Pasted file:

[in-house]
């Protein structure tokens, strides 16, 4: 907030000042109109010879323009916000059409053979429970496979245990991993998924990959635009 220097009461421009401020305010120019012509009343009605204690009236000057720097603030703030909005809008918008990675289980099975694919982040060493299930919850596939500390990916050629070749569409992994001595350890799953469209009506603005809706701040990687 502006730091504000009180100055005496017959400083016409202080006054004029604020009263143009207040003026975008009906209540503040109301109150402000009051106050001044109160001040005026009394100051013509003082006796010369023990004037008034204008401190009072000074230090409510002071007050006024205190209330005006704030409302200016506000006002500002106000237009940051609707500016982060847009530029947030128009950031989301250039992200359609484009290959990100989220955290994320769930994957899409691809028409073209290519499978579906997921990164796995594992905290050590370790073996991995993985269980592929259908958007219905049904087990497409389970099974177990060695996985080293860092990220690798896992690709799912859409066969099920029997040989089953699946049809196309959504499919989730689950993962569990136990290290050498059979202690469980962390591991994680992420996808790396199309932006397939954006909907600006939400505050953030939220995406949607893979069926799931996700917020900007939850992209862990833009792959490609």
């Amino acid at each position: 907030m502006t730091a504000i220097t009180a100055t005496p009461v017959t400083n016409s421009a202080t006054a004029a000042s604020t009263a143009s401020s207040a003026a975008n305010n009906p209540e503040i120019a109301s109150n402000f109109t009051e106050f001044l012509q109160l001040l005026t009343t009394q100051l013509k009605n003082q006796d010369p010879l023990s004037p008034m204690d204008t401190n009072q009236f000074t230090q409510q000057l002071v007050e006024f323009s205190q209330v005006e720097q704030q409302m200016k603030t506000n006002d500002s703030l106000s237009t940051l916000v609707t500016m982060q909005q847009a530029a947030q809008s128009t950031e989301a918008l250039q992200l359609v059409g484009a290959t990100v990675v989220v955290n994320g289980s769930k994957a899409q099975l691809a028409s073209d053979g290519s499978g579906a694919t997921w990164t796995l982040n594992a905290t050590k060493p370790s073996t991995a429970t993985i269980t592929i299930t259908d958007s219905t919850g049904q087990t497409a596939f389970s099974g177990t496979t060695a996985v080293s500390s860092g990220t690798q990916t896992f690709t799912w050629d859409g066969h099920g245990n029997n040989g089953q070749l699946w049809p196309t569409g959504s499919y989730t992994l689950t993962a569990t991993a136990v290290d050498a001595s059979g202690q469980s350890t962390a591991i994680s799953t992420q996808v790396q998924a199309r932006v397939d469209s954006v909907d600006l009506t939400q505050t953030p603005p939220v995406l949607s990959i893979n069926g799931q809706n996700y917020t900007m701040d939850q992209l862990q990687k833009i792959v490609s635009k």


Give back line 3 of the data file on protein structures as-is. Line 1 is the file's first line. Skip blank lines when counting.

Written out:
């Amino acid at each position: 907030m502006t730091a504000i220097t009180a100055t005496p009461v017959t400083n016409s421009a202080t006054a004029a000042s604020t009263a143009s401020s207040a003026a975008n305010n009906p209540e503040i120019a109301s109150n402000f109109t009051e106050f001044l012509q109160l001040l005026t009343t009394q100051l013509k009605n003082q006796d010369p010879l023990s004037p008034m204690d204008t401190n009072q009236f000074t230090q409510q000057l002071v007050e006024f323009s205190q209330v005006e720097q704030q409302m200016k603030t506000n006002d500002s703030l106000s237009t940051l916000v609707t500016m982060q909005q847009a530029a947030q809008s128009t950031e989301a918008l250039q992200l359609v059409g484009a290959t990100v990675v989220v955290n994320g289980s769930k994957a899409q099975l691809a028409s073209d053979g290519s499978g579906a694919t997921w990164t796995l982040n594992a905290t050590k060493p370790s073996t991995a429970t993985i269980t592929i299930t259908d958007s219905t919850g049904q087990t497409a596939f389970s099974g177990t496979t060695a996985v080293s500390s860092g990220t690798q990916t896992f690709t799912w050629d859409g066969h099920g245990n029997n040989g089953q070749l699946w049809p196309t569409g959504s499919y989730t992994l689950t993962a569990t991993a136990v290290d050498a001595s059979g202690q469980s350890t962390a591991i994680s799953t992420q996808v790396q998924a199309r932006v397939d469209s954006v909907d600006l009506t939400q505050t953030p603005p939220v995406l949607s990959i893979n069926g799931q809706n996700y917020t900007m701040d939850q992209l862990q990687k833009i792959v490609s635009k």